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Financial Issues This forum is for discussing any of the financial issues involved in your divorce.

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Old 07-09-2009, 10:05 AM
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Default Children's bennefits

My common law wife has been divorced from her ex husband since last Dec they have 2 children aged 10, and 13. They have joint custody with 50/50 access for the children back in Nov of 2008 her son decided to live with us full time and were trying to vary the court order for him now. We have been together for almost 3 years and are getting married in Aug. After a waiting period of 1 year after living together I added her children to my bennefits last spring. Her court order states that her ex is to maintain bennefits for the children throughout so long as such bennefits are available to him. He pays 50% and his employeer pays the other 50%. We just found out from the dentist that he cancelled his bennefits last fall for the children because her son needed orthodontics. He states in emails you expect me to pay for half the braces! He also says she will have to pay because his new common law wifes bennefits don't cover orthodontics. I have 50% co-bennefit coverage up to $1500 but it costs $3000. My fiance gave him post dated cheques of $300 according to their agreement because she makes about $65,000/yr and he has been cashing the cheques eery month since last Nov even though her son has not been living with him. Can she get retro back? The funny thing is after doing some resaerch we found that her benneits actually cover the orthodontics but he just wants her to pay out of her pocket. His gravey train of $$$ is coming to an end and we believe that he cancelled them to save himself the money. I should point out that he makes over $50,000 per year. Wondering if anyone can give us some advice on any experiences they've had with judges, ie/ is it ok if he cancells his bennefits because his common law wife which he calls his girlfriend has bennefits for the kids? What if he breaks up with his girlfriend/ commonm law wife? Ever since I met this guy my wife has been paying him CS but she pays for everything the kids need ie/ school costs, extra curricular costs Dr's costs she has $3000's of reciepts dating back the past 2 years, I thought that CS was to cover these types of things? They have an order that states they are to split extra expenses but he has never given her a dime!
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Old 07-09-2009, 12:41 PM
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Hmm... interesting situation. I would imagine - in any normal relationship - the partner with the "better" benefits is the one that maintains coverage for the family. Therefore whether it's your or your wife, or the ex and his wife... each household should have the best benefits package available to the children. After all, if each parent is to provide coverage, then they are to do just so - whether it be through their own benefits or throug benefits available to them through their spouse. Just my two cents.

As for special and extraordinary expenses (such as extracurricular activities that necessitate high travel costs for tournaments or expensive equipment; medical and dental costs not covered by benefits) they should be split 50/50 between the parties, and all other expenses (such as extracurricular activities like swimming lessons or karate; day-to-day school necessities) are covered by child support. I don't see why a judge would not order your wife's ex to pay her back the child support she paid for the child that is living with you. I think it's time you get the support order re-evaluated, if not for financial reasons, then for peace of mind.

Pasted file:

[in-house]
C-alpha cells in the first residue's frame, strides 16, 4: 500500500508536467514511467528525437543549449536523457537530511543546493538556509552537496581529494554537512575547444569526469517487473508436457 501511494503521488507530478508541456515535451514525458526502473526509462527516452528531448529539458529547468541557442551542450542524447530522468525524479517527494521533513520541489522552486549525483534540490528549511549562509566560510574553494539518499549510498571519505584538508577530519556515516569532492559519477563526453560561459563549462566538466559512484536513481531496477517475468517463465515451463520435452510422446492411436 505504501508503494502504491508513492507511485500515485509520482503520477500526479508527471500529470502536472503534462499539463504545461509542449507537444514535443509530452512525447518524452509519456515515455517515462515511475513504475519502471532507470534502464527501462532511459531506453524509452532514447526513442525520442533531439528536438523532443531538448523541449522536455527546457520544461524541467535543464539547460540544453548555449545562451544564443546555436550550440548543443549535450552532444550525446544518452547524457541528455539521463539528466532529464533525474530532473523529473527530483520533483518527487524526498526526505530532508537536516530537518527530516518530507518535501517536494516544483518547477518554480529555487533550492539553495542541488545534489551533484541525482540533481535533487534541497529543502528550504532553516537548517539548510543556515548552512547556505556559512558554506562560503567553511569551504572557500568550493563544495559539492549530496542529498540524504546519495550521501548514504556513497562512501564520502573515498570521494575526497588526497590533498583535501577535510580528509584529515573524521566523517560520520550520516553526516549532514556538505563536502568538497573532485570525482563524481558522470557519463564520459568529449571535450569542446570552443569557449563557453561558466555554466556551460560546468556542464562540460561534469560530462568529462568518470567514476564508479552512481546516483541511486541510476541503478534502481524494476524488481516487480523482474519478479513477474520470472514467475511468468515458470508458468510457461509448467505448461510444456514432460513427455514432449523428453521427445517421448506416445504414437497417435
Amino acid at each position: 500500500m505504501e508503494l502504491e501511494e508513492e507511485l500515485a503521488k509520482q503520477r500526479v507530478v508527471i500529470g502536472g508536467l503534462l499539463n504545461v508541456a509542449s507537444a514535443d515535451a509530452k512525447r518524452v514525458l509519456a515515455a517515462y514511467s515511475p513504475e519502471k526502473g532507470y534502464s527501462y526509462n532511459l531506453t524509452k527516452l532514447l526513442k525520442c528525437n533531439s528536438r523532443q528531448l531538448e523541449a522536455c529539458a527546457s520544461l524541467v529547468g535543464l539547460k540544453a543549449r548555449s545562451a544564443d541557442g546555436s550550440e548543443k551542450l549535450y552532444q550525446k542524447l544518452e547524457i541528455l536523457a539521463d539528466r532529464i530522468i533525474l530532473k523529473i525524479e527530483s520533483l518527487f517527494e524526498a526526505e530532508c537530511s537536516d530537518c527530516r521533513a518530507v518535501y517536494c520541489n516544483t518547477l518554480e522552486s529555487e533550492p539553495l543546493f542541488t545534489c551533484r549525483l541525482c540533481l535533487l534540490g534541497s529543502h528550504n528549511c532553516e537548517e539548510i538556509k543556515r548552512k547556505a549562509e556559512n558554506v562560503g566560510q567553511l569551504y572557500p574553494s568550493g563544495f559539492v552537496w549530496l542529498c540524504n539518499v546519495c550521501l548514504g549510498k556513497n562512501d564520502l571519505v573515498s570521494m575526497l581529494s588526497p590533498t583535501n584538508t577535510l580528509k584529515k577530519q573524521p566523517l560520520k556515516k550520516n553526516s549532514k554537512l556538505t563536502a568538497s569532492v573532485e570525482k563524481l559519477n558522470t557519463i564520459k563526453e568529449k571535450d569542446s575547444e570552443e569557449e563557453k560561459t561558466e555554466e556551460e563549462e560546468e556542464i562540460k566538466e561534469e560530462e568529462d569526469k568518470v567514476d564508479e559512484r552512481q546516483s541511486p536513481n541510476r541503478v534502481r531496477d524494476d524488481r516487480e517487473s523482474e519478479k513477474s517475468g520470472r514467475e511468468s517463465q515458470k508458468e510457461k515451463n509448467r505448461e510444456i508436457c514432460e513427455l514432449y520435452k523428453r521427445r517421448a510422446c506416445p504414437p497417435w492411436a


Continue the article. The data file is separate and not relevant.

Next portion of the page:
Good luck to you!
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Old 07-09-2009, 01:20 PM
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Sounds familiar, my husbands seperation agreement says that they are both to keep coverage, if avail. through the employer so most costs can be covered using both plans. Seeing as how his ex wife didn't work, she has never had coverage. My husband was left paying $120/month in medical coverage, and then when one child needed braces his coverage only covered $1500. They were $6800 braces as she has alot of problems that will be on-going. We pay 90% of this total. And the 90% was on the whole 6800, they didn't even subtract the $1500 that we had already paid for through the coverage we paid for!

Sorry I have no real ideas on how to solve this, we just had to make a deal with the dentist to pay $200/month for 2 years (yes, on top of CS and every other extra she makes him pay for). It seems in family law the more stubborn person, or the one who makes life hard for the others, gets it their way.
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Old 07-09-2009, 02:20 PM
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Quote:
Originally Posted by got2bkid View Post
It seems in family law the more stubborn person, or the one who makes life hard for the others, gets it their way.
I agree! And the one who is willing to work cooperatively and provide their obligated child support and shares of obligated expenses is often made to pay more than necessary or required by law. It's frustrating, isn't it?
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Old 07-09-2009, 07:51 PM
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Quoted from the link below.

Child Support : Canadian Divorce Laws

The whole point being that a child should not suffer financially from a marital breakdown.


[quote] Child Support

Paying Child Support

You normally must pay child support if you are the non-custodial or non-principal residence parent.